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I’ve heard that having perfect pitch can be a pain in the ass and you end up being pissed off all the time because all the mere mortals that you jam with are out just a little bit and it drives you nuts.
I'd deal with it ;-)
 
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I'll try the game out.. this is sadly something that I still haven't taught myself in 20 years.. I've never gone far beyond easy power chord songs I can just find tab for on the internet or are easy enough for me to figure out myself.
I can determine the notes on the fretboard when I have to, just not quickly. There's "anchor notes" that I do know, and I just find the closest one and count from there.
For the last little while I've been trying to learn modes.. but without the ability to quickly determine which note I'm on or need to get to.. It is nothing more than learning shapes that I can't actually work with.
 

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For the last little while I've been trying to learn modes.. but without the ability to quickly determine which note I'm on or need to get to.. It is nothing more than learning shapes that I can't actually work with.
It took me forever to understand what was actually going on with modes. I will pass on my experience to try to help you. If someone had told me this it would have saved me a lot of time. Take it for what t is worth...you can decide that part. ;-)

I was given a VHS by my brother called 'Modes: No More Mysteries' by Frank Gambale. I was super stoked to get into it when I first fired it up. About 1/2 an hour into it I realized I had absolutely no idea what he was talking about. It was depressing and I almost didn't bother because I realized how little I knew and how much hard work I needed to do if I wanted to learn this stuff. Not only about modes but music theory in general. I hate hard work and I am lazy...but I love guitar and I am stubborn.

One thing that I actually understood from the video was when FG said the reason most people don't understand modes is because they aren't taught modal chord progressions. So that was a clue. If I wasn't jamming to modal chord progressions I wasn't going to learn to play modal lead lines. I also realized It was going to be a fool's errand to try to learn 'the modes of the major scale' without complete knowledge of the major scale, which I did not have. I was mostly a Pentatonic guy who combined the Maj/Min Pentatonic scales/boxes and added in 'colour notes' I picked up from learning solos off of records.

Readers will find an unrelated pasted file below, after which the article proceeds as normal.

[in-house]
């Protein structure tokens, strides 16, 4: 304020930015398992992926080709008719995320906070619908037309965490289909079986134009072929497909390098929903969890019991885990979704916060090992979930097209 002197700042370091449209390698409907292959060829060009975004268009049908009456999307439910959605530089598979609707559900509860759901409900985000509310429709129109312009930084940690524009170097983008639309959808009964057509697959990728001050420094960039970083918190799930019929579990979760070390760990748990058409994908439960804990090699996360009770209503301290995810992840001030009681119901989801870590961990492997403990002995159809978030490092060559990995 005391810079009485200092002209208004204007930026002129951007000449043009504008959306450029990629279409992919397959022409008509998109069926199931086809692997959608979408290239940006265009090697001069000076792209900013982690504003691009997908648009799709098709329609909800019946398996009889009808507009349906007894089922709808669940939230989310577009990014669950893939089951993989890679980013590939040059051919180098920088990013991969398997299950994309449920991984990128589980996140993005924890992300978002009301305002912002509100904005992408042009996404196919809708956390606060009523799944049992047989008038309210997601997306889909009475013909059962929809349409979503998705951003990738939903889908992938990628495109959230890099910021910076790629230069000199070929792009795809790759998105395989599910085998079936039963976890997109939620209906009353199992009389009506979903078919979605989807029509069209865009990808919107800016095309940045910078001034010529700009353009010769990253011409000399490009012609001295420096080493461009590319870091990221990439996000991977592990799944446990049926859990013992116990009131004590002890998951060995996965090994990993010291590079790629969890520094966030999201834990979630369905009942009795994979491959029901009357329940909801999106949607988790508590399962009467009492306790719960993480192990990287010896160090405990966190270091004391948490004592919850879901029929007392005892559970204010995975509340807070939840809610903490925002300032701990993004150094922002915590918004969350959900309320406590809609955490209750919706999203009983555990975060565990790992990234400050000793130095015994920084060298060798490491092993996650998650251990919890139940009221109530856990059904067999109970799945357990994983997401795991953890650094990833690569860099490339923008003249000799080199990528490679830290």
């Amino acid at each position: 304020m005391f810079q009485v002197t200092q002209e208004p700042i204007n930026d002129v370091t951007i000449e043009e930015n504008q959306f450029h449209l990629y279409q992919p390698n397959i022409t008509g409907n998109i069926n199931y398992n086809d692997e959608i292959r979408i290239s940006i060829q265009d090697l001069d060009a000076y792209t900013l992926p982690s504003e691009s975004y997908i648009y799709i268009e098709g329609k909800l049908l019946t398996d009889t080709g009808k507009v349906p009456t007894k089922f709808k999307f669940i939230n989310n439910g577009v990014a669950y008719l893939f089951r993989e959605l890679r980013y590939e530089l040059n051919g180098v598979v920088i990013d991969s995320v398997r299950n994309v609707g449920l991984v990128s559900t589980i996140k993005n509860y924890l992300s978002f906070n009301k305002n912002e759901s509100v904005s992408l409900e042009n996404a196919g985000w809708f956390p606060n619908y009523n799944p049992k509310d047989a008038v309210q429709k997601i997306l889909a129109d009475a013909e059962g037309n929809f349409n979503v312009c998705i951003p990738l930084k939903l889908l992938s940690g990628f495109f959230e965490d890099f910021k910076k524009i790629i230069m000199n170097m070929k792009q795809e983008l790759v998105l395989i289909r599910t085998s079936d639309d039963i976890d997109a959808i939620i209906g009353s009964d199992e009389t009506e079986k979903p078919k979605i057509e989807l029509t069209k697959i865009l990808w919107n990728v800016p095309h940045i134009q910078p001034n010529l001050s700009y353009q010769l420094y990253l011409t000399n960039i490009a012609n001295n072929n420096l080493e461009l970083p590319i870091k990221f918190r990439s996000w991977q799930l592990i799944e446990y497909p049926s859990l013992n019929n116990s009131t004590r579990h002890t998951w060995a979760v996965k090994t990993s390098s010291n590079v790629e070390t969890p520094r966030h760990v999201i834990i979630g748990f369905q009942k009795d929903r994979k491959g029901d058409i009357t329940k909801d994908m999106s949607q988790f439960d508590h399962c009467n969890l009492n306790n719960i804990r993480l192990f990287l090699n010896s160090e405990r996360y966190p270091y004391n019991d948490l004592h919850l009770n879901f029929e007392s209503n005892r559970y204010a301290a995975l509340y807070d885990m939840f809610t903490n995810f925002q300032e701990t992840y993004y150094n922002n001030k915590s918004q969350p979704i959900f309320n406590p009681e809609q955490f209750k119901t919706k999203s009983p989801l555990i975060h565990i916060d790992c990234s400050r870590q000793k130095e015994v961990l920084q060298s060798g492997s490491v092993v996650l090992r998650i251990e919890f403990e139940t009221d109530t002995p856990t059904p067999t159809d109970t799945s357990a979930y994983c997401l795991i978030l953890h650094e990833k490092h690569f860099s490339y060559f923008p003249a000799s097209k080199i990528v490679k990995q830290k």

So my first task was to learn the major scale inside out. I began to memorize the C Maj scale. A,B,C,D,E.F and G. This is also a great way to memorize the names of the notes. Kind of a two birds with one stone thing. I was comfortable playing in certain A minor pentatonic boxes, so I learned the C maj scale notes in those positions first. Those notes are also all the notes in A minor, so that was helpful in itself. Doing it in smaller chunks that way still gave me lots of time to have fun noodling or whatever and wasn't as daunting. I needed that because I lack discipline too lol.

I was fortunate to have a programmable sequencer at that time so I could program rhythms to jam to. FG was teaching parallel modes(modes from different keys with the same root), but that was way more than I could get my head around so I took the method he offered and programmed rhythms to accommodate just the modes of the C Major scale. To do that I had to learn the intervals. That isn't too hard.

His method was to use the IV and V chord from the 'parent key' of the mode you wanted to play, and use a chord from the same key as a root chord to give it its 'modal' tonality. I was looking at C so I was using F Maj and G Maj as the IV/V. I started with a D Dorian progression so I used with D minor as the root chord and use the F and G chords to make he rest of the rhythm. Next I wanted an A Aeolean progression I used A Minor as the root with the same V and IV. Then I used E minor for an E Phrygian progression.

This worked great to get the modal tonality in the background. To solo over it I just used the notes of C Maj. I had to 'feel my way around at first, but my ear guided me.

I did the same thing for the major modes and the method works well for the Ionian mode. But for the Lydian and Mixolydian modes I had to use either the IV or V chord twice. Not ideal because FG's method was for parallel modes, not modes in the same key but it still worked. If I wanted to use the parallel mode method I would have had to know the notes in six more keys and I was nowhere near that.

If it worked for me, it will work for anyone, trust me. ;-)
 

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I've never been a 'student of the guitar' - I've just played them forever. Haven't had a guitar lesson since I was 12. When I was a teenager I was a serious student of the bass. I learned the fretboard by drawing lines on paper. 4 strings, 12 frets. Then I'd write in the notes, including the open strings. No sharps or flats because if you write down A & G it's pretty obvious where A# is. Also pretty obvious what goes on after the 12th fret.

I think it helped and I learned the board pretty quickly. Can't remember how many pieces of paper I went through but I remember doing it many times for a few months. I didn't look at the apps mentioned above but I think the act of putting pencil to paper while you think about it is a pretty good way to learn things. Worked for me anyway.

Choosing a note and then trying to find that note all over the neck is also good for you.